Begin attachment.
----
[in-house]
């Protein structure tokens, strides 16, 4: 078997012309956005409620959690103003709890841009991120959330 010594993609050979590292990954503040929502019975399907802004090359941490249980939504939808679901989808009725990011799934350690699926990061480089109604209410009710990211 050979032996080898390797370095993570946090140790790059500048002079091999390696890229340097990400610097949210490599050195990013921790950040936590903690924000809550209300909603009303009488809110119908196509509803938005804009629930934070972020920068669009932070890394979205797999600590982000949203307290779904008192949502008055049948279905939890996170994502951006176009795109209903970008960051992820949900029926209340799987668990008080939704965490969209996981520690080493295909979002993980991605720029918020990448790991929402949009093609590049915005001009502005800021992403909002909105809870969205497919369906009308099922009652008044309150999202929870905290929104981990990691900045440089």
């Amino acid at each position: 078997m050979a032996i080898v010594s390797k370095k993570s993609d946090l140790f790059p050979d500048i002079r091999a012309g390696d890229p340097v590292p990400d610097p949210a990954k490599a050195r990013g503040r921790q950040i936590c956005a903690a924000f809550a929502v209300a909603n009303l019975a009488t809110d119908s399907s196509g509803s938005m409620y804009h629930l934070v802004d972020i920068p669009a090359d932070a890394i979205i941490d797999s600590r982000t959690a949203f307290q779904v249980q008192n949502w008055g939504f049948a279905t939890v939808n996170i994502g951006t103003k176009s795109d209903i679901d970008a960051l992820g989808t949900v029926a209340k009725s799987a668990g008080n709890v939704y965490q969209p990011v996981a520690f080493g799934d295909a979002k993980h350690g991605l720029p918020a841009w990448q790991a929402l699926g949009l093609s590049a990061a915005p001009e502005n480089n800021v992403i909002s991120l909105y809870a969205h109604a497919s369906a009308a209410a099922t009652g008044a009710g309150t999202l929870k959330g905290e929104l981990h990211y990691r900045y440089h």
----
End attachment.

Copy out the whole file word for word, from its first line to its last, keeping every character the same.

[in-house]
């Protein structure tokens, strides 16, 4: 078997012309956005409620959690103003709890841009991120959330 010594993609050979590292990954503040929502019975399907802004090359941490249980939504939808679901989808009725990011799934350690699926990061480089109604209410009710990211 050979032996080898390797370095993570946090140790790059500048002079091999390696890229340097990400610097949210490599050195990013921790950040936590903690924000809550209300909603009303009488809110119908196509509803938005804009629930934070972020920068669009932070890394979205797999600590982000949203307290779904008192949502008055049948279905939890996170994502951006176009795109209903970008960051992820949900029926209340799987668990008080939704965490969209996981520690080493295909979002993980991605720029918020990448790991929402949009093609590049915005001009502005800021992403909002909105809870969205497919369906009308099922009652008044309150999202929870905290929104981990990691900045440089």
């Amino acid at each position: 078997m050979a032996i080898v010594s390797k370095k993570s993609d946090l140790f790059p050979d500048i002079r091999a012309g390696d890229p340097v590292p990400d610097p949210a990954k490599a050195r990013g503040r921790q950040i936590c956005a903690a924000f809550a929502v209300a909603n009303l019975a009488t809110d119908s399907s196509g509803s938005m409620y804009h629930l934070v802004d972020i920068p669009a090359d932070a890394i979205i941490d797999s600590r982000t959690a949203f307290q779904v249980q008192n949502w008055g939504f049948a279905t939890v939808n996170i994502g951006t103003k176009s795109d209903i679901d970008a960051l992820g989808t949900v029926a209340k009725s799987a668990g008080n709890v939704y965490q969209p990011v996981a520690f080493g799934d295909a979002k993980h350690g991605l720029p918020a841009w990448q790991a929402l699926g949009l093609s590049a990061a915005p001009e502005n480089n800021v992403i909002s991120l909105y809870a969205h109604a497919s369906a009308a209410a099922t009652g008044a009710g309150t999202l929870k959330g905290e929104l981990h990211y990691r900045y440089h």